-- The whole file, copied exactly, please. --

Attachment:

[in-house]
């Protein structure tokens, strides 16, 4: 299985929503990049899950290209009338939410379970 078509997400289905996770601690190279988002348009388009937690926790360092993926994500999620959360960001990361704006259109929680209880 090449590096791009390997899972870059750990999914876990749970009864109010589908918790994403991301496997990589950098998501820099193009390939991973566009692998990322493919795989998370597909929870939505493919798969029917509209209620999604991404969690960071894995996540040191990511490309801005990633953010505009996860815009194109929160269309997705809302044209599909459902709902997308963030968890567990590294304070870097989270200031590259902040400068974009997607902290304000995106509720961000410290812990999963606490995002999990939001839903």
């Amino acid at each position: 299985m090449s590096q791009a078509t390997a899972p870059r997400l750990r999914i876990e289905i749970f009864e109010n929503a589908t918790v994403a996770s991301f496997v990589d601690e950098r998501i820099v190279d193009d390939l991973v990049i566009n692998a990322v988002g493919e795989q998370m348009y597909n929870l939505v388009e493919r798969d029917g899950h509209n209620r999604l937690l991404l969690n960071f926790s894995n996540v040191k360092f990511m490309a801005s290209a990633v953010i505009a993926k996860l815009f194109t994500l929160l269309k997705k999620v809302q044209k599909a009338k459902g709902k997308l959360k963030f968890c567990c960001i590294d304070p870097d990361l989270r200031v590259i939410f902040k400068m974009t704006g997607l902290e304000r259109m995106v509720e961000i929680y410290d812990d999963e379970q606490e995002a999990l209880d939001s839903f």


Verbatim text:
[in-house]
């Protein structure tokens, strides 16, 4: 299985929503990049899950290209009338939410379970 078509997400289905996770601690190279988002348009388009937690926790360092993926994500999620959360960001990361704006259109929680209880 090449590096791009390997899972870059750990999914876990749970009864109010589908918790994403991301496997990589950098998501820099193009390939991973566009692998990322493919795989998370597909929870939505493919798969029917509209209620999604991404969690960071894995996540040191990511490309801005990633953010505009996860815009194109929160269309997705809302044209599909459902709902997308963030968890567990590294304070870097989270200031590259902040400068974009997607902290304000995106509720961000410290812990999963606490995002999990939001839903």
């Amino acid at each position: 299985m090449s590096q791009a078509t390997a899972p870059r997400l750990r999914i876990e289905i749970f009864e109010n929503a589908t918790v994403a996770s991301f496997v990589d601690e950098r998501i820099v190279d193009d390939l991973v990049i566009n692998a990322v988002g493919e795989q998370m348009y597909n929870l939505v388009e493919r798969d029917g899950h509209n209620r999604l937690l991404l969690n960071f926790s894995n996540v040191k360092f990511m490309a801005s290209a990633v953010i505009a993926k996860l815009f194109t994500l929160l269309k997705k999620v809302q044209k599909a009338k459902g709902k997308l959360k963030f968890c567990c960001i590294d304070p870097d990361l989270r200031v590259i939410f902040k400068m974009t704006g997607l902290e304000r259109m995106v509720e961000i929680y410290d812990d999963e379970q606490e995002a999990l209880d939001s839903f």